This post also appeared on the Good Vibrations Magazine.
A few months ago, I wrote about some research that had been published about women’s vibrator use. Last week, I attended a conference held by the American Association of Sexuality Educators, Counselors & Therapists and I got my hands on the research paper. It’s an amazing read and there’s much more to this study than I had realized.
The first thing worth noting is that (as was reported last year), vibrator use among women is much more common than many people realize:
46.3% have ever used a vibrator for masturbation
37.3% have ever used a vibe during intercourse
40.9% have ever used a vibrator during sexual play with a partner
Overall, 52.5% of women had ever used a vibe (there’s a lot of overlap among the groups above). Vibrator use correlated with being more likely to have had a gynecologic exam within the last year and to have performed a genital self-exam in the last month. It also correlated with higher sexual desire, arousal, vaginal lubrication, and orgasm. Of course, we need to be careful to remember that correlation is not causation. Women who have higher desire might be more likely to explore vibes and using vibes might result in higher desire. Clearly, we need more research.
It’s also worth noting that despite the myths that vibrator use can cause problems, relatively few women reported ever experiencing pain (3%), numbness (16.5%) or irritation (9.9%) and of those who did, almost all of them said that these effects lasted less than an hour. Unfortunately, the study didn’t explore whether the irritation or inflammation might be related to the materials that toys are made from or whether they were used with a lubricant, both of which are likely possibilities.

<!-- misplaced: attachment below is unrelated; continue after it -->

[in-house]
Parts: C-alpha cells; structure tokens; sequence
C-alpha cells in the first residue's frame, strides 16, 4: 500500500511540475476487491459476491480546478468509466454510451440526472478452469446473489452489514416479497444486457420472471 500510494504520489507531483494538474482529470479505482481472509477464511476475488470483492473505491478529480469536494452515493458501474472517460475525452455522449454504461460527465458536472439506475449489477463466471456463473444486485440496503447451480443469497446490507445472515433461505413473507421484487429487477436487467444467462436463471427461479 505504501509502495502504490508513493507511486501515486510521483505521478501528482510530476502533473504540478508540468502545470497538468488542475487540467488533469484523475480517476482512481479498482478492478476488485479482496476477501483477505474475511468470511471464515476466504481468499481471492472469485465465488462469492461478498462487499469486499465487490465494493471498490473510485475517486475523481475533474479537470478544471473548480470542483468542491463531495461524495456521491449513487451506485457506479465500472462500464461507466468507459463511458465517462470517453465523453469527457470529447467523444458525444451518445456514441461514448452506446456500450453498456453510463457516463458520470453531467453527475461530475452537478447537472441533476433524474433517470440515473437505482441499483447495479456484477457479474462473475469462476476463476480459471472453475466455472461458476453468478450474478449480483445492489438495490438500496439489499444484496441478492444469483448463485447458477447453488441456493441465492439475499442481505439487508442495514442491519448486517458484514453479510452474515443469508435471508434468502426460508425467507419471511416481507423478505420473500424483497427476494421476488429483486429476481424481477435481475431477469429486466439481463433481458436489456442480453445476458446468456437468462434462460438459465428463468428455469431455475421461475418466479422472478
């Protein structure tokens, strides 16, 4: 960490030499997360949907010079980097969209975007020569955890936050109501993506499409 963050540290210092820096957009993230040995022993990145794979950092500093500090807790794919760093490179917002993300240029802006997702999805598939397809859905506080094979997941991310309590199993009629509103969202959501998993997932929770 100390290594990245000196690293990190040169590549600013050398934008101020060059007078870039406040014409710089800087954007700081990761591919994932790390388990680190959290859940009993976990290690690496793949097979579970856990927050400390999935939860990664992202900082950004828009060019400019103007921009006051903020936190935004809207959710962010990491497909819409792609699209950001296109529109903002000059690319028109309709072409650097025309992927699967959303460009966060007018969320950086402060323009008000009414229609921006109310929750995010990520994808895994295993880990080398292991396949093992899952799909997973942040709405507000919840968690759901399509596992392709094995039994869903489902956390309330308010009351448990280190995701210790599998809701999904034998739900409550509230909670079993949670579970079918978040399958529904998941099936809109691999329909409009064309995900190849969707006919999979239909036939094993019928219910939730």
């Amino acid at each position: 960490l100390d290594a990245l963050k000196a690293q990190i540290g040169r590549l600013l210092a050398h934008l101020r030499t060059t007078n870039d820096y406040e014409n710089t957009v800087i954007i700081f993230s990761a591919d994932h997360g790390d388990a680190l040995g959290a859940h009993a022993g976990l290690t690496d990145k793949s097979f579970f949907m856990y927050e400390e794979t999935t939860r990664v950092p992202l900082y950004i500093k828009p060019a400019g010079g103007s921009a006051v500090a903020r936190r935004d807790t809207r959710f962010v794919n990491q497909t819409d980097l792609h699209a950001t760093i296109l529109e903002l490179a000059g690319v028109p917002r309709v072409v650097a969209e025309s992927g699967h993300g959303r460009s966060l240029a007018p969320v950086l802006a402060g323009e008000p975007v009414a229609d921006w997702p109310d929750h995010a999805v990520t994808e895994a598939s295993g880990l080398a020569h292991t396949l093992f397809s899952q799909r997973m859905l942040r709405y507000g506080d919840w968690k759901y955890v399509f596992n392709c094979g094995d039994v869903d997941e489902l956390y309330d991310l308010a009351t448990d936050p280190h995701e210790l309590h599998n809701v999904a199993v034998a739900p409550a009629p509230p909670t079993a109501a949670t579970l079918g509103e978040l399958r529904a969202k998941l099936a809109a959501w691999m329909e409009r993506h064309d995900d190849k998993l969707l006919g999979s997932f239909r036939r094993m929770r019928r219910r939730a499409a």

I was somewhat surprised to discover how many women aren’t cleaning their toys. Of the women who had ever used vibes,
60% cleaned them before and after use
21.6 cleaned them after use only
4.6% cleaned them before but not after use
13.8% never cleaned their vibes
Now, before you get too squicked (too late!), it’s worth noting that 36% of the respondents used their vibes for clitoral stimulation only (and a whopping 83.8% had ever used them that way). I’d like to know how many of the “never cleaned” group used their toys for clit stimulation only. My guess is that some women figure that they don’t need to bother since they’re not using them inside the vagina. I’d also want to see what correlations there are between cleaning choices and vulvar/vaginal irritation.
Note: at Good Vibrations, we recommend cleaning your toys every time. Some materials are trickier to clean than others, so check out this page for detailed info. Another easy option is to put a condom on your toy, especially if it’s made from a porous material, although only 7.4% of the survey respondents had done so.
I’m really glad to see this sort of research. Of course, that’s partly because I geek out about sex. But it’s also because sex educators need information like this so we can develop our strategies for how we do our work. It’s also really great to be able to tell people that, yes, vibrator use much more common than most people realize.
I’d also like to give a big shout out to Debby Herbenick, PhD and the rest of her team for conducting such excellent research!